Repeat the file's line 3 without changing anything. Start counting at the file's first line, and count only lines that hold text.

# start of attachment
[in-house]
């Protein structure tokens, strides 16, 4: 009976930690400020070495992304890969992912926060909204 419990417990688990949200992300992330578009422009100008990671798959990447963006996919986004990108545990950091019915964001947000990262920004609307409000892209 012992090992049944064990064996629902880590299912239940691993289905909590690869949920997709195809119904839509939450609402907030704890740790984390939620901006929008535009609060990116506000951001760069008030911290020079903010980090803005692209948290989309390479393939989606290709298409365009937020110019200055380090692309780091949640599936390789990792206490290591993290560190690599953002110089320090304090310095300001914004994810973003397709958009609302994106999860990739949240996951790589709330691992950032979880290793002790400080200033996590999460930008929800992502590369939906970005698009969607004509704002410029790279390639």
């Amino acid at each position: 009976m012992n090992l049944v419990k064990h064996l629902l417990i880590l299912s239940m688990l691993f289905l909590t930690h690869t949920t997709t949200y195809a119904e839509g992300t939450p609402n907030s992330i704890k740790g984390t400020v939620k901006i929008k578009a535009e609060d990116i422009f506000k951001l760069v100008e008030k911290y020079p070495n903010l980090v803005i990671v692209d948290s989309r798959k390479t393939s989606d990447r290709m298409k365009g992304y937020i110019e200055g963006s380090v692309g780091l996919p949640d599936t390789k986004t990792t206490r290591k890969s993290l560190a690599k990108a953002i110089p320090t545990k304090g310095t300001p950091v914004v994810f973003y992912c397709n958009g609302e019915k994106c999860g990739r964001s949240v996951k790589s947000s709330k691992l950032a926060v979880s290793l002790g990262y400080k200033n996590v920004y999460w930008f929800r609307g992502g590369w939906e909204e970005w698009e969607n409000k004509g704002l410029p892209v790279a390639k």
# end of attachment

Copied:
């Amino acid at each position: 009976m012992n090992l049944v419990k064990h064996l629902l417990i880590l299912s239940m688990l691993f289905l909590t930690h690869t949920t997709t949200y195809a119904e839509g992300t939450p609402n907030s992330i704890k740790g984390t400020v939620k901006i929008k578009a535009e609060d990116i422009f506000k951001l760069v100008e008030k911290y020079p070495n903010l980090v803005i990671v692209d948290s989309r798959k390479t393939s989606d990447r290709m298409k365009g992304y937020i110019e200055g963006s380090v692309g780091l996919p949640d599936t390789k986004t990792t206490r290591k890969s993290l560190a690599k990108a953002i110089p320090t545990k304090g310095t300001p950091v914004v994810f973003y992912c397709n958009g609302e019915k994106c999860g990739r964001s949240v996951k790589s947000s709330k691992l950032a926060v979880s290793l002790g990262y400080k200033n996590v920004y999460w930008f929800r609307g992502g590369w939906e909204e970005w698009e969607n409000k004509g704002l410029p892209v790279a390639k």